China has decided to ban foreign cartoons from primetime TV slots in an attempt to protect its indigenous animation industry, the BBC reports.
From 1 September, imports such as The Simpsons and Mickey Mouse will not be aired between 5pm and 8pm, a proscription which carries the added benefit of reducing local kids' exposure to the "effects of foreign culture".
The powers that be have already decided to clamp down on programmes using a mixture of animation and live action, which could hit the Teletubbies hard, the BBC notes.
The latest decision forms part of an ongoing battle to compete with extra-Chinese cartoons, notably those from Japan. In 2000, the Japanese invasion prompted an edict ordering broadcasters to "limit the use of foreign cartoons". Two years ago, the authorities further demanded that 60 per cent of animations shown at peak time had to be home-grown.
The problem for China's own cartoon industry is, as the Beeb explains, that it has yet to create noteworthy characters such as the infernal Disney mouse or Homer Simpson. Instead, it focuses on traditional product such as Journey to the West, following the adventures of the Monkey King.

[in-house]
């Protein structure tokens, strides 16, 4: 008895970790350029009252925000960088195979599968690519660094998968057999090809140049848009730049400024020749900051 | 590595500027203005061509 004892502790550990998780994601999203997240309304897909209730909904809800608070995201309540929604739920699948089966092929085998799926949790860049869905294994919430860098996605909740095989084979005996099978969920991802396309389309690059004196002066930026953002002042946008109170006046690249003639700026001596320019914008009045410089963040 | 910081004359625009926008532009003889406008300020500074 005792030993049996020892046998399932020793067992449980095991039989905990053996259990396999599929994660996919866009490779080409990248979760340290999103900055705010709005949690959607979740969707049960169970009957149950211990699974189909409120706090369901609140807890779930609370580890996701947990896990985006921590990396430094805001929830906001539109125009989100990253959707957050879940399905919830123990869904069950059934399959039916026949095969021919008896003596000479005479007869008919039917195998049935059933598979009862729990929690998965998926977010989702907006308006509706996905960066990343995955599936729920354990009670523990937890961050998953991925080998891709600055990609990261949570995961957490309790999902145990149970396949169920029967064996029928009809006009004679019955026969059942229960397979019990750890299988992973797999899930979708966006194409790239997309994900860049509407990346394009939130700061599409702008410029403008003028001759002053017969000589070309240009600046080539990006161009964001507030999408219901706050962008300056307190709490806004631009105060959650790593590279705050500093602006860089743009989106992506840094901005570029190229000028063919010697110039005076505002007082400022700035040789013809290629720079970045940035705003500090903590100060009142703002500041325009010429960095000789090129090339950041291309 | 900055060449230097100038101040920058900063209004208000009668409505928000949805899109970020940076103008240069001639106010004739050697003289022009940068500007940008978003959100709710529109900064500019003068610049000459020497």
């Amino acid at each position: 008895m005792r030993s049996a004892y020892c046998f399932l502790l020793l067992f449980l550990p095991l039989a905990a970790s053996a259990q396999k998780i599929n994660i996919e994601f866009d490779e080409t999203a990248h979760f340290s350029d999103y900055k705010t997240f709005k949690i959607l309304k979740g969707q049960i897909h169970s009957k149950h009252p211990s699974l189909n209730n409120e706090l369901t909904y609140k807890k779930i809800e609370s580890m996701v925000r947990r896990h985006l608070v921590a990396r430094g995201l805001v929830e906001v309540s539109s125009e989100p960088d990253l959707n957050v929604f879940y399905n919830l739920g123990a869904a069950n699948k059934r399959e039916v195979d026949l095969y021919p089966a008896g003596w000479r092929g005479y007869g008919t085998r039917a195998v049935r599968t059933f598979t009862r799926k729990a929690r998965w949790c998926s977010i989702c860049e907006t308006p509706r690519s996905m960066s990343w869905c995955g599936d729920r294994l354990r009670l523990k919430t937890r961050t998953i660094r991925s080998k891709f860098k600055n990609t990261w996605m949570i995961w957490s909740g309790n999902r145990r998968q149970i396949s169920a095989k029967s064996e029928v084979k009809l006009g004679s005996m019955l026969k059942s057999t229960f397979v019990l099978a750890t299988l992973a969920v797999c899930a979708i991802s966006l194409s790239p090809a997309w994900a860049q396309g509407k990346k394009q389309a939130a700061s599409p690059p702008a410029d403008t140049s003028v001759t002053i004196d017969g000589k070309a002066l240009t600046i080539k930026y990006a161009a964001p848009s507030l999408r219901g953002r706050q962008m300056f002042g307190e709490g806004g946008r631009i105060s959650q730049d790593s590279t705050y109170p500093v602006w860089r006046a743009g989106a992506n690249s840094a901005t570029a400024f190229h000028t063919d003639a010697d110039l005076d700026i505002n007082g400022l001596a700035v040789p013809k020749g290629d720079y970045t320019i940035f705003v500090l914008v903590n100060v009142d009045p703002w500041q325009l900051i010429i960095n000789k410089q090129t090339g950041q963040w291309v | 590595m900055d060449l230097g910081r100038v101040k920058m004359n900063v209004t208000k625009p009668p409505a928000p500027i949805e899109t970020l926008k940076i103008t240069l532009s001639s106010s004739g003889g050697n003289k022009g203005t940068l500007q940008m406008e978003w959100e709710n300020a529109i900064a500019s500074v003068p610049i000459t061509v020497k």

Some Chinese commentators are, furthermore, sceptical that a ban will do anything to improve matters. The Southern Metropolis News offered: "This is a worrying, shortsighted policy and will not solve the fundamental problems in China's cartoon industry. The viewing masses, whether adults or children, will have no choice but to passively support Chinese products."
The Chinese authorities should also note that moving the Teletubbies to a post-watershed slot may do little to reduce the "effects of foreign culture". Younger readers may recall that UK clubbers - crazed on Ecstasy, and Vodka and Red Bull - developed a penchant for late-night Laa-Laa worship sessions which at one point, according to The Daily Mail, threatened the very fabric of UK society. ®